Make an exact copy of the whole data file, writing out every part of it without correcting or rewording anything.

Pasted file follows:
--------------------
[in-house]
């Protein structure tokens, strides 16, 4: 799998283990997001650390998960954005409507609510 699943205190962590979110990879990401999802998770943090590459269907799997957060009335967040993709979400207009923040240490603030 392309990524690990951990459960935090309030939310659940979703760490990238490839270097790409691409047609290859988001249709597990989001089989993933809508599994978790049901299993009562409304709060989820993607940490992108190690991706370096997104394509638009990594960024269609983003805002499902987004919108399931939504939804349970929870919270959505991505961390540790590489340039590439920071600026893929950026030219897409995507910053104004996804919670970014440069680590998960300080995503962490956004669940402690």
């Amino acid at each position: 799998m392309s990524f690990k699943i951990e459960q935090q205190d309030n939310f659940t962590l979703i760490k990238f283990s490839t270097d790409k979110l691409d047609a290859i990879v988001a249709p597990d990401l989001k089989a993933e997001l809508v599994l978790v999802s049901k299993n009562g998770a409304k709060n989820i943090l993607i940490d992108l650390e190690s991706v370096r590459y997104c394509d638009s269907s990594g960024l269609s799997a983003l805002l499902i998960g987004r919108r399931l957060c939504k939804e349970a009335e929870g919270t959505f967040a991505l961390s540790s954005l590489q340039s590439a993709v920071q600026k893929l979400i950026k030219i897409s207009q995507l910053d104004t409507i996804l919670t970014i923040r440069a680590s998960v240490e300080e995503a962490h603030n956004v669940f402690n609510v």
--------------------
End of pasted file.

[in-house]
């Protein structure tokens, strides 16, 4: 799998283990997001650390998960954005409507609510 699943205190962590979110990879990401999802998770943090590459269907799997957060009335967040993709979400207009923040240490603030 392309990524690990951990459960935090309030939310659940979703760490990238490839270097790409691409047609290859988001249709597990989001089989993933809508599994978790049901299993009562409304709060989820993607940490992108190690991706370096997104394509638009990594960024269609983003805002499902987004919108399931939504939804349970929870919270959505991505961390540790590489340039590439920071600026893929950026030219897409995507910053104004996804919670970014440069680590998960300080995503962490956004669940402690």
């Amino acid at each position: 799998m392309s990524f690990k699943i951990e459960q935090q205190d309030n939310f659940t962590l979703i760490k990238f283990s490839t270097d790409k979110l691409d047609a290859i990879v988001a249709p597990d990401l989001k089989a993933e997001l809508v599994l978790v999802s049901k299993n009562g998770a409304k709060n989820i943090l993607i940490d992108l650390e190690s991706v370096r590459y997104c394509d638009s269907s990594g960024l269609s799997a983003l805002l499902i998960g987004r919108r399931l957060c939504k939804e349970a009335e929870g919270t959505f967040a991505l961390s540790s954005l590489q340039s590439a993709v920071q600026k893929l979400i950026k030219i897409s207009q995507l910053d104004t409507i996804l919670t970014i923040r440069a680590s998960v240490e300080e995503a962490h603030n956004v669940f402690n609510v």